In honor of attending the Front Range OWASP Conference (FROC) today, here’s the first of a THREE part series of thoughts on implementing an AppSec program at an organization.
Step One: Executive Buy-In
The first step, and most important aspect, of implementing application (or any other) security measure is receiving buy-in from leadership. The business leaders push down the priorities all across the organization. If the leadership support stops a level or two below the CEO, your security program’s scope will be severely diminished. A CISO or CIO may have the power to push out requirements to IT, but if you want information security pushed across business units you will need support from the CEO, CFO, or COO.
All leaders are going to agree with the idea of information security. They have seen the results of poor security in the news in the TJX and Heartland cases. While hearing those types of stories can bring great attention to information security needs, it’s not fear mongering we want to do. We want to move beyond a CYA approach and present the business risks, including the costs of a potential breach versus the costs of a countermeasure, and help our organizations leaders make educated business decisions. Getting executive leadership to buy off on an integrated security program takes more than a 30 minute meeting filled with horror stories. It takes an ongoing relationship with the InfoSec professionals based on trust, not fear, and an understanding of the scope of the business risks associated with data protection.
The executives do not need to know every detail of how security is implemented. Getting to that level is probably a waste of their time. But they do need to understand the importance of security and how that ties into producing high quality products, and providing high quality service to clients.
Working closely with the highest levels of leadership can be daunting. Their calendars are often full, and difficult to get onto. Work through your chain of command. I am not suggesting you march into the office of your CEO. Build a coalition among your boss and his/her boss.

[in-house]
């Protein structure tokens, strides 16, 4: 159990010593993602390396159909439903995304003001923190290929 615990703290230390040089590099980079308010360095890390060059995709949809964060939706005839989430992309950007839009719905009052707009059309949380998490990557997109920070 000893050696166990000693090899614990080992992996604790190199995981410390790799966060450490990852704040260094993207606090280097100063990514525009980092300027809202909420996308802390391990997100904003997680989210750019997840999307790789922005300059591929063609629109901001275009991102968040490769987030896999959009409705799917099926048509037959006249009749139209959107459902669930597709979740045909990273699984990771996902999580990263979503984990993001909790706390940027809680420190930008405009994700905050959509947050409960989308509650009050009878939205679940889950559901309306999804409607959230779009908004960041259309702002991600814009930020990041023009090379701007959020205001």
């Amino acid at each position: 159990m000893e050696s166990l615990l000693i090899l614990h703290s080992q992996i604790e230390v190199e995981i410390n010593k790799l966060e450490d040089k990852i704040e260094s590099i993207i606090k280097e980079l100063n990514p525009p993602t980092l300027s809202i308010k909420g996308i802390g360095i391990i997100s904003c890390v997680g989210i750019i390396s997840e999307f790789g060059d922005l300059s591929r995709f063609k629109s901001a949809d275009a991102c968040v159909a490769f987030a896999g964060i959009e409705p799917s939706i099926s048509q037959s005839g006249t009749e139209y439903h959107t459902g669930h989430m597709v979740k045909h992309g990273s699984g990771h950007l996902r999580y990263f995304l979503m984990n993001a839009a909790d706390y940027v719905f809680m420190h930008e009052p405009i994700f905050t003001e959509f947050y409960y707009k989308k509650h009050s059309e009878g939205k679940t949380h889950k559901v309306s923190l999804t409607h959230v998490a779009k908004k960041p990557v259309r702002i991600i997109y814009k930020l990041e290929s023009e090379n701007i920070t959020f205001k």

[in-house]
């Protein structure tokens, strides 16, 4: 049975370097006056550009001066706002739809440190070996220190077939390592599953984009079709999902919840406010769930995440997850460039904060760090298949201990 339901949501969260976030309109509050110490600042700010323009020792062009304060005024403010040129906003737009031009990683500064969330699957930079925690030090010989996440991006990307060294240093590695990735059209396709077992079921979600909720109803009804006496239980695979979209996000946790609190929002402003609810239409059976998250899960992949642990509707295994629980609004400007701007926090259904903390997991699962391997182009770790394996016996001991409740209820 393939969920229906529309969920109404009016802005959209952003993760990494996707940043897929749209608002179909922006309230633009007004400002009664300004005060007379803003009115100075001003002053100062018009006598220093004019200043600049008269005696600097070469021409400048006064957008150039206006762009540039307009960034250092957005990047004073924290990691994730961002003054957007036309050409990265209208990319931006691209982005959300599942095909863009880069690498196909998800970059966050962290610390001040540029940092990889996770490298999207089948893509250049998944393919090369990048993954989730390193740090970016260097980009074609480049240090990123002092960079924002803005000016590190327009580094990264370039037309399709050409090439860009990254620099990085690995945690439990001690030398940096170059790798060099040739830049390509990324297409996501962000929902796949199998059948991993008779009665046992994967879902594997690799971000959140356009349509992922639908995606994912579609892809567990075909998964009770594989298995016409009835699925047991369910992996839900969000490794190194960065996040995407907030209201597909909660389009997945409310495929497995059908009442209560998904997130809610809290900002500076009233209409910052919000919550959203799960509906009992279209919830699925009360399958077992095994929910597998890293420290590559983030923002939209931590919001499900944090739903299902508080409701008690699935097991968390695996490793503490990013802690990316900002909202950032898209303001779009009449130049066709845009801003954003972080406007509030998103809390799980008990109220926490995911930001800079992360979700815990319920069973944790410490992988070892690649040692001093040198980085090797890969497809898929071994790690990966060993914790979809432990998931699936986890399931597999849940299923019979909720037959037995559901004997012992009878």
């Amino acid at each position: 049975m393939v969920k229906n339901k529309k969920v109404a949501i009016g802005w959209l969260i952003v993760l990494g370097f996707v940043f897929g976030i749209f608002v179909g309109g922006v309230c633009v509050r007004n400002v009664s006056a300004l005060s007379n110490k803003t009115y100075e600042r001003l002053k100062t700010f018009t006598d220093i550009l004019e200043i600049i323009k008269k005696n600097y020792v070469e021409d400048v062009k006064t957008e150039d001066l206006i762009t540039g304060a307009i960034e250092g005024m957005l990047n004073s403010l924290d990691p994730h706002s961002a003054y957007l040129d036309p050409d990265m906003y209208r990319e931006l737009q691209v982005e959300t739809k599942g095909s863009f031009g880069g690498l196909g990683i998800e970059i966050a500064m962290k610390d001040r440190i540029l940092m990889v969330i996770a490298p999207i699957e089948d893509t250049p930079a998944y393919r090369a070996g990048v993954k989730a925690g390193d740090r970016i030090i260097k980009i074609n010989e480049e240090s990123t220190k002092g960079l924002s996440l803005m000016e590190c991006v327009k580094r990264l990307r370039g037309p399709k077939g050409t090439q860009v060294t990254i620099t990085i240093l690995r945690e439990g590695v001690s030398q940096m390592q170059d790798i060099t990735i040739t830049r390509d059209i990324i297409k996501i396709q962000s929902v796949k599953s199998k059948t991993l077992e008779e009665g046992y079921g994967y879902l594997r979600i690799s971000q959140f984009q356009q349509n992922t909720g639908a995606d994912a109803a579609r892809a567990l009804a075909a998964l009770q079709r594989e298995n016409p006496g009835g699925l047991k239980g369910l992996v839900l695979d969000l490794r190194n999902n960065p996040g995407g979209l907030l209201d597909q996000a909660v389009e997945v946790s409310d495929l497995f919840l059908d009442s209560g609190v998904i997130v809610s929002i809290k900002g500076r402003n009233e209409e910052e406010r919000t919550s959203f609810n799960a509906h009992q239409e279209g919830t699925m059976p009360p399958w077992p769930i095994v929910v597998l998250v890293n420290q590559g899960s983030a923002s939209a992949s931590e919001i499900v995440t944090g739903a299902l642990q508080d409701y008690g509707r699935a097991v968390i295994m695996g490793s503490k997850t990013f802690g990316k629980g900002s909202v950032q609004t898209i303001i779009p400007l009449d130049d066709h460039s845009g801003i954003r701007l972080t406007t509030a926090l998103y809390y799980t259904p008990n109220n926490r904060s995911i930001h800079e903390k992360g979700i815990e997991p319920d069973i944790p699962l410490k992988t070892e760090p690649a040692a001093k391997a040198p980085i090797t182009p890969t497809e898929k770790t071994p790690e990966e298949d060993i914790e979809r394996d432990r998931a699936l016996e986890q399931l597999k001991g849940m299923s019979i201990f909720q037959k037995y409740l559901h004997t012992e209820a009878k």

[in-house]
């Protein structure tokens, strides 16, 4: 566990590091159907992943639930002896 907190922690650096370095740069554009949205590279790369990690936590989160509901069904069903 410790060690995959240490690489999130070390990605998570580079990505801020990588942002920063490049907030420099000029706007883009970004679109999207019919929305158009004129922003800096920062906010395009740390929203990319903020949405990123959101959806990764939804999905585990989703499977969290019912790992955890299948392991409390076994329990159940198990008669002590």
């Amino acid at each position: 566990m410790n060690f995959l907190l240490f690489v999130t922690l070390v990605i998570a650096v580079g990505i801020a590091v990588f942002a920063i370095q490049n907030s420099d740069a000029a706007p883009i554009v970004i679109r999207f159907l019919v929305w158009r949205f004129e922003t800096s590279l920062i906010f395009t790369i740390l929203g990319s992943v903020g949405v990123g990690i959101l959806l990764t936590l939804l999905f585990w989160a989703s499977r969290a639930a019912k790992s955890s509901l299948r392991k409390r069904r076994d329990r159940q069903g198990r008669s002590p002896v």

Step Two: Education
The education of staff is the next step. This starts at a very high level for all employees but gets down into technical curriculum as necessary. Each employee needs to know not to click on phishing emails or send out client’s personal information. But maybe only the development and QA team needs to be trained on the Software Development Lifecycle. And while the standards for data input validation may be applicable to all, the techniques used for preventing buffer overruns are of no use to the .Net and Java developers. Just like your client/server developers don’t need Cross Site Request Forgery training.
Implementing training that is timely, specific and personally meaningful for each team is critical. Generalized trainings for an entire IT department are going to lose 90% of your audience for 90% of the time. The QA folks will snooze through the network security talks. The help desk will fall asleep during discussion of development standards.
To manage so many diverse training needs, the tasks of determining curriculum must be handled, at least in part, by a member of each team. An InfoSec professional working with a developer can craft great training that will have targeted impact within that development team.
This type of formal training should be performed at least annually. On top of that, you want to provide learning opportunities more often for team leaders, those in fast moving technologies and other interested parties. Organizations like ISSA, OWASP, and SANS are great ways to keep the in-the-trenches IT workers interested and up to date on security threats without breaking the bank. If budget allows, sending employees to training classes can be a great reward and a way to let employees know the organization wants to support their career growth, at the same time increasing the employee’s value to the organization.
Click here for Part 2 of Implementing Application Security.
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